USCG Arctic

The famous polar explorer Richard Byrd once said, “As long as any part of the world remains obscure, the curiosity of man must draw him there, as the lodestone draws the mariner’s needle, until he comprehends its secret.”1 The Coast Guard has a long history of operating in the Arctic spanning from the purchase of Alaska to present day. In 1867 the Revenue Cutter LINCOLN was deployed to Alaskan waters to gain understanding of the newly acquired territory initiating a Coast Guard tradition of Arctic exploration. Coast Guard icebreakers have supported scientific research in both the Arctic and Antarctic for… Read the rest of this entry »

Posted by LT Jesse Hyles, USCG in Coast Guard | 
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Coast Guard MSRT

The public opinion pendulum seems to be swinging away from the post-9/11 clamor to enhance our homeland security readiness, even while the threats to the US proliferate and evolve. What does that mean for a service that is both a law enforcement agency and a military service? The Coast Guard’s dual military/law enforcement status is a rare exception to posse comitatus, which requires the service to balance Title 10 and Title 14 responsibilities. In its law enforcement capacity, the Coast Guard must be judicious in its observance of legal procedures and careful to cultivate the trust of the American public…. Read the rest of this entry »

Posted by LCDR Craig Allen, USCG in Coast Guard | 
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Junior Officers of the Year with CNO ADM Mike Mullen

“You never know till you try to reach them how accessible men are; but you must approach each man by the right door.” – Henry Ward Beecher I’m writing this in response (to the responses, I suppose) of a Proceedings article on Millennials written by CDR Darcie Cunningham, USCG, which lays out the ways in which Millennials are inherently unsuited for military service. The points she raised are echoed in the comments and responses to her article and frankly to the opinions of many of the senior leaders whom I’ve heard discuss the topic. The counter arguments, often penned by… Read the rest of this entry »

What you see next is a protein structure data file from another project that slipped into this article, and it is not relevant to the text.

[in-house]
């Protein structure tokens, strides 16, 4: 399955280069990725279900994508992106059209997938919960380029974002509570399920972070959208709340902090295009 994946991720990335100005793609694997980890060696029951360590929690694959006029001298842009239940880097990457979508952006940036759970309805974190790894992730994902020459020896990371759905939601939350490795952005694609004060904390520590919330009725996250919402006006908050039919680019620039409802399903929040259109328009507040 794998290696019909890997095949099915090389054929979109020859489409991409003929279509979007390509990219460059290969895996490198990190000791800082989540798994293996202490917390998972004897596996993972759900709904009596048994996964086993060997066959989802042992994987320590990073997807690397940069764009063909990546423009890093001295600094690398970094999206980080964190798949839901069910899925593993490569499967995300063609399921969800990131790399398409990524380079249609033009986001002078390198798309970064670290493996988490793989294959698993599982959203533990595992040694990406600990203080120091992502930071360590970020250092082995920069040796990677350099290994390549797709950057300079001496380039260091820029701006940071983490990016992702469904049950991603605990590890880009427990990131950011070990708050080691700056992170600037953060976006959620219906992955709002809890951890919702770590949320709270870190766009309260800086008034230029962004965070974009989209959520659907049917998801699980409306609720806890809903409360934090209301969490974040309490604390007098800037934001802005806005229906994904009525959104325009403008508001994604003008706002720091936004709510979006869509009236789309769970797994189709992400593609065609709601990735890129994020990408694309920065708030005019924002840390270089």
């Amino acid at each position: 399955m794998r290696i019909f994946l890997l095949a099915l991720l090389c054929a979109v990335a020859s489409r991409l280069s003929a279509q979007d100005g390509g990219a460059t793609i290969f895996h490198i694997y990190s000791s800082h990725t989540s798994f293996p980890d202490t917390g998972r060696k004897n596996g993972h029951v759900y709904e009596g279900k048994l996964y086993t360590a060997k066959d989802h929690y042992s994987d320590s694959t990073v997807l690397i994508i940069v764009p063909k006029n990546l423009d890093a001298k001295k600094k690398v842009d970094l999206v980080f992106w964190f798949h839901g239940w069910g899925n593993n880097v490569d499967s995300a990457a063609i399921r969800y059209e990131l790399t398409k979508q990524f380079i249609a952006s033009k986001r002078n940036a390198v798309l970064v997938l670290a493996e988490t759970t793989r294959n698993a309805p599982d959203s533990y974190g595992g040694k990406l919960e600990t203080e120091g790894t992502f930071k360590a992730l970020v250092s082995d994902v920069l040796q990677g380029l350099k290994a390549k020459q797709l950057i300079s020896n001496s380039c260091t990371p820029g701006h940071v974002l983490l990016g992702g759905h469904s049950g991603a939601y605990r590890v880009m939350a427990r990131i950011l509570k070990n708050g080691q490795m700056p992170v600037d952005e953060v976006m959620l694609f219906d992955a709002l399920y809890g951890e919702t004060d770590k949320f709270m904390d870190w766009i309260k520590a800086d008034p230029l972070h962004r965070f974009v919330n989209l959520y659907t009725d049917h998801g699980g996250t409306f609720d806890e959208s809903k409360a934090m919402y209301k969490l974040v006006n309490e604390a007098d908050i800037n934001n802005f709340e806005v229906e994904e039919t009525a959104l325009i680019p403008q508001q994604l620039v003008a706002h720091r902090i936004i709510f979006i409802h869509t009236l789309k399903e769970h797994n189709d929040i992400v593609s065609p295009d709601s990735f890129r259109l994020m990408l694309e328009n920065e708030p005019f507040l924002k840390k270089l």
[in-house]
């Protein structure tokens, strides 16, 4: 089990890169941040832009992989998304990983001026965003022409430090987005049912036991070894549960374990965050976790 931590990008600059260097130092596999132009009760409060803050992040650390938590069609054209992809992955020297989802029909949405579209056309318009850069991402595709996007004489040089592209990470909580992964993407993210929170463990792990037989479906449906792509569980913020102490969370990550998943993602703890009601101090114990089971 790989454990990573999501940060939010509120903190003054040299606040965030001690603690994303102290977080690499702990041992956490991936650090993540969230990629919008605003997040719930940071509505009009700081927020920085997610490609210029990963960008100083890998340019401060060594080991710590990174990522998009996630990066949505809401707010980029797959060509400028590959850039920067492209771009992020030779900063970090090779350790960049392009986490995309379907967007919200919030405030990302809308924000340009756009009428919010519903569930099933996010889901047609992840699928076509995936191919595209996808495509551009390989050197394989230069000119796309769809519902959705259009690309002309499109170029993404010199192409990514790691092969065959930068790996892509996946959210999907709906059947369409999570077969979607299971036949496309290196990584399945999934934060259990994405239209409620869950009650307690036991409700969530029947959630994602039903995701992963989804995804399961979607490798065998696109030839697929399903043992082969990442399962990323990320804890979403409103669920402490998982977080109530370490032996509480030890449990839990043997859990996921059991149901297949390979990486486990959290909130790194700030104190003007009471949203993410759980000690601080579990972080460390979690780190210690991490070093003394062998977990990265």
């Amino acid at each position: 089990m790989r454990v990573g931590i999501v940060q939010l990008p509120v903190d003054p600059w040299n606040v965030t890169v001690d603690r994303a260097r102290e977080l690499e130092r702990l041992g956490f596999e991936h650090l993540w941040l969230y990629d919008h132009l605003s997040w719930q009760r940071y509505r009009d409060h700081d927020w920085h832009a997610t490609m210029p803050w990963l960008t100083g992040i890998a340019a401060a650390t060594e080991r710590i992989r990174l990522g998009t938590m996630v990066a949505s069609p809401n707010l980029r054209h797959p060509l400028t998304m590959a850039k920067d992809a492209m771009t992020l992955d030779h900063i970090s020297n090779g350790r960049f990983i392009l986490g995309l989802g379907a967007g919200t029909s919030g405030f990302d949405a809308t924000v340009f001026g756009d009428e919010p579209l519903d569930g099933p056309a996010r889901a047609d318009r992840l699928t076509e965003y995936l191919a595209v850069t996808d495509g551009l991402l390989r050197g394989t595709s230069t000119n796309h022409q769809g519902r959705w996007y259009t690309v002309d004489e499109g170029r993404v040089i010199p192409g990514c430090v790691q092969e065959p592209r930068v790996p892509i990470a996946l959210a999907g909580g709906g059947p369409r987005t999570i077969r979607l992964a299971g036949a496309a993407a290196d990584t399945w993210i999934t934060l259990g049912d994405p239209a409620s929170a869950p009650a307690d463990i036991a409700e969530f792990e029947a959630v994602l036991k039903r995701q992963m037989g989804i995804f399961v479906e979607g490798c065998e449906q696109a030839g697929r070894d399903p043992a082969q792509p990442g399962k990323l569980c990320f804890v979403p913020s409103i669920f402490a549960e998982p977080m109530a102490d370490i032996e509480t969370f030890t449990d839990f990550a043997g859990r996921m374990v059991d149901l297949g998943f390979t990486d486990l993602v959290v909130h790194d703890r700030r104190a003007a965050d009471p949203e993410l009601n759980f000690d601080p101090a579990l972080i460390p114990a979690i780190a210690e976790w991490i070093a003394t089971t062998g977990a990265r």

Posted by CAPT Michael Savageaux, USN in Navy | 

The inevitable fiscal crunch that is starting our Military down has the Pharisees of the defense industry, think tanks, and senior military leaders all rabble-rabbling about the need for change. Some of that change is strategic- Asia Pacific pivot anyone? Other bits of it reside in the acquisitions department, as we see with the pros and cons of developing “revolutionary” weapons systems to confront “new” threats. The most harrowing changes for military leaders are the all too well known cuts to manpower that will come in some fashion, no matter the logic, or lack thereof, which delineates how those cuts… Read the rest of this entry »

Posted by Captain Christopher Barber, USMCR in Innovation, Marine Corps | 
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The last couple of years have been an exceptionally difficult one for the U.S. Naval Academy. For the MIDN, Alumni, and the larger Navy family. USNA had to deal with serious issues of honor, a race-focused admissions policy, misguided priorities – to the more curious tactical details of the Potempkin Color Guard, odd traditions warped, a strange good-bye for the previous Superintendent, a penultimate act – the IG Report, and finally a sad, lonely changing of the watch. No, not a very good run for a critically important part of our Navy. With a change in leadership there is always hope… Read the rest of this entry »

Posted by CDRSalamander in Coast Guard, Marine Corps, Navy, Uncategorized | 
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